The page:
Accession Number:

ADA560634

Title:

History as the Architect of the Present: What Made Kashmir the Nucleus of South Asia Terrorism? India-Pakistan Conflict and Its Impact on U.S. Homeland Security

Descriptive Note:

Master's thesis

Corporate Author:

NAVAL POSTGRADUATE SCHOOL MONTEREY CA DEPT OF NATIONAL SECURITY AFFAIRS

Personal Author(s):

Report Date:

2012-03-01

Pagination or Media Count:

147.0

Abstract:

The critical question of why the Pakistani military has been assisting and harboring the Taliban and the terrorists who plot attacks against the U.S. Army in Afghanistan and targets within the United States can be explained by the historical events that resulted in the partitioning of British India and territorial conflicts between India and Pakistan. To make better decisions in Afghanistan, it is imperative to analyze the historical roots of South Asian regional conflicts and establish their relationship with current instability and terrorism in the region. This thesis focuses on the root cause of conflict in South Asia that created an environment in the Afghan-Pakistan border areas that nurtures insurgency. The cause is rooted in expedient decisions made by the British Empire in the 19th and 20th centuries to perpetuate her rule in the Indian subcontinent. Ignorance of history and its impact on current events has lead to the prolonging of the U.S. war in Afghanistan. Ever since the partitioning of India in 1947 by the British, India and Pakistan have remained locked in a conflict over Kashmir. This conflict has led to the destabilization of South Asia, including competition between India and Pakistan over influence in Afghanistan. Thus, the U.S. focus on the elimination of al Qaeda is short-sighted, as it ignores the reasons for al Qaedas survival in South Asia. Without Pakistans support for the Afghan Taliban and associated terrorist organizations, al Qaeda would not have a sanctuary in South Asia. Without a resolution of the conflict between India and Pakistan, the terrorism problem emanating from South Asia remains a threat. Therefore, it is imperative that U.S. policy expand to include a resolution of the India-Pakistan conflict.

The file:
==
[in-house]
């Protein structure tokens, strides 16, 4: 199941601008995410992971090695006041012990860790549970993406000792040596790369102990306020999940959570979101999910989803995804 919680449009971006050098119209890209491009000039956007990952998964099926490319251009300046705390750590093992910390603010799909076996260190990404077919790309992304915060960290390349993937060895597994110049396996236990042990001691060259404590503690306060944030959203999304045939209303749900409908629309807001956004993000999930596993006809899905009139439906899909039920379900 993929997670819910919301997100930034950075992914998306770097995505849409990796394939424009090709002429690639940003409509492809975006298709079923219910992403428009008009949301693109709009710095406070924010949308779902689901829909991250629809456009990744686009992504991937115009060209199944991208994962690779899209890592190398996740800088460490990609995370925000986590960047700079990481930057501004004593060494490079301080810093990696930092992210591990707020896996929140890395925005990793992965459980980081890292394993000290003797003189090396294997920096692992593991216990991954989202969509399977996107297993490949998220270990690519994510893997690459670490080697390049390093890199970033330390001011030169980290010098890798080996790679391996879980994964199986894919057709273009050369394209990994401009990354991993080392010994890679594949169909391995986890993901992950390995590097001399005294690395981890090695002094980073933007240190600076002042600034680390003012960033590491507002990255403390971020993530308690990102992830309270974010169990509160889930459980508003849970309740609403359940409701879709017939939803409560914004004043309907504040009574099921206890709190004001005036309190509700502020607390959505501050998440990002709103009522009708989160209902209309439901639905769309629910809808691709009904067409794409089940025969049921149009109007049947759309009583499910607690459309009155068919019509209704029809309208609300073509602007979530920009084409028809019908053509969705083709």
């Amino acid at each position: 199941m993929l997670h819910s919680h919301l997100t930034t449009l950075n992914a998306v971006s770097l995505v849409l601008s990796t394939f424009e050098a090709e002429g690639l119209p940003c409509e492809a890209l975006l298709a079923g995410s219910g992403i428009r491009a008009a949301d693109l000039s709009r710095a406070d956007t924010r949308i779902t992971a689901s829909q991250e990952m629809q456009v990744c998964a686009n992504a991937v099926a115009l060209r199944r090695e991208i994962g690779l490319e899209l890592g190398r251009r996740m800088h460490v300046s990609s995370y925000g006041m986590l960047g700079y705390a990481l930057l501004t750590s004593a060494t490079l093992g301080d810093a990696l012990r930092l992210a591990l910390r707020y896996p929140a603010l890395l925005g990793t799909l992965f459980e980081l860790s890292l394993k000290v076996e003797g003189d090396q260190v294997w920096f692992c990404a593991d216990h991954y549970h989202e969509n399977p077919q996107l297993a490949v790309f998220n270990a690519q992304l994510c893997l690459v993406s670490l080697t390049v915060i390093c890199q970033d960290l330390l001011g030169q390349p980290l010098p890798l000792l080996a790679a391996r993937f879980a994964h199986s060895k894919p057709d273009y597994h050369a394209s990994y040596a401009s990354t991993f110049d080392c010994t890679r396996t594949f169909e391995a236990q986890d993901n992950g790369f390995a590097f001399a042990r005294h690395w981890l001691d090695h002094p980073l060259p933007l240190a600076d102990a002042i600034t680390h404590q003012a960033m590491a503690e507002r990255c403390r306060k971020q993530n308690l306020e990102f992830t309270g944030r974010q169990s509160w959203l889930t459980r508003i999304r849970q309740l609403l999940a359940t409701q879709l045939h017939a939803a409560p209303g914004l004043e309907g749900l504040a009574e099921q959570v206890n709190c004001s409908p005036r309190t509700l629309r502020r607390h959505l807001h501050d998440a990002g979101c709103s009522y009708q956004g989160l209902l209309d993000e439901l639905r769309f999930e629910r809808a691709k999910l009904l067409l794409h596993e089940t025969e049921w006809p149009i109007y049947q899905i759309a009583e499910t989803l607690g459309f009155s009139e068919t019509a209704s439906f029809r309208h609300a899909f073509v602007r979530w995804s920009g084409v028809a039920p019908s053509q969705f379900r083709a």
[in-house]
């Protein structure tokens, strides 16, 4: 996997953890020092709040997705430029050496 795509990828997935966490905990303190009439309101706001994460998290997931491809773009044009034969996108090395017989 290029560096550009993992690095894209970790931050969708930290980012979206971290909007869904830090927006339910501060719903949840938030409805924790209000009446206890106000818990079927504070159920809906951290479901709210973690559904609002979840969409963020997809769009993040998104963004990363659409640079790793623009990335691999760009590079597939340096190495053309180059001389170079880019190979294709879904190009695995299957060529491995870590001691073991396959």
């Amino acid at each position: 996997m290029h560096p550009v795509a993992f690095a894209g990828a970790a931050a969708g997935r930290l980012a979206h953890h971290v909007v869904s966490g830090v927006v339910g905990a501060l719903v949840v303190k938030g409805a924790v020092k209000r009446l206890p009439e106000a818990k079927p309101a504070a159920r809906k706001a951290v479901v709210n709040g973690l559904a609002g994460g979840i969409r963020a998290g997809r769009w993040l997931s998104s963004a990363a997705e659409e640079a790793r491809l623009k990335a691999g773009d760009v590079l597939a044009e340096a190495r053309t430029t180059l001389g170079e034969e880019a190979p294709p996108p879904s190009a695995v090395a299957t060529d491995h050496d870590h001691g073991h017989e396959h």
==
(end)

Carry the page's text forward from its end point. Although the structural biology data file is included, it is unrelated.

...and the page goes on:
Subject Categories:

  • Government and Political Science
  • Humanities and History
  • Unconventional Warfare

Distribution Statement:

APPROVED FOR PUBLIC RELEASE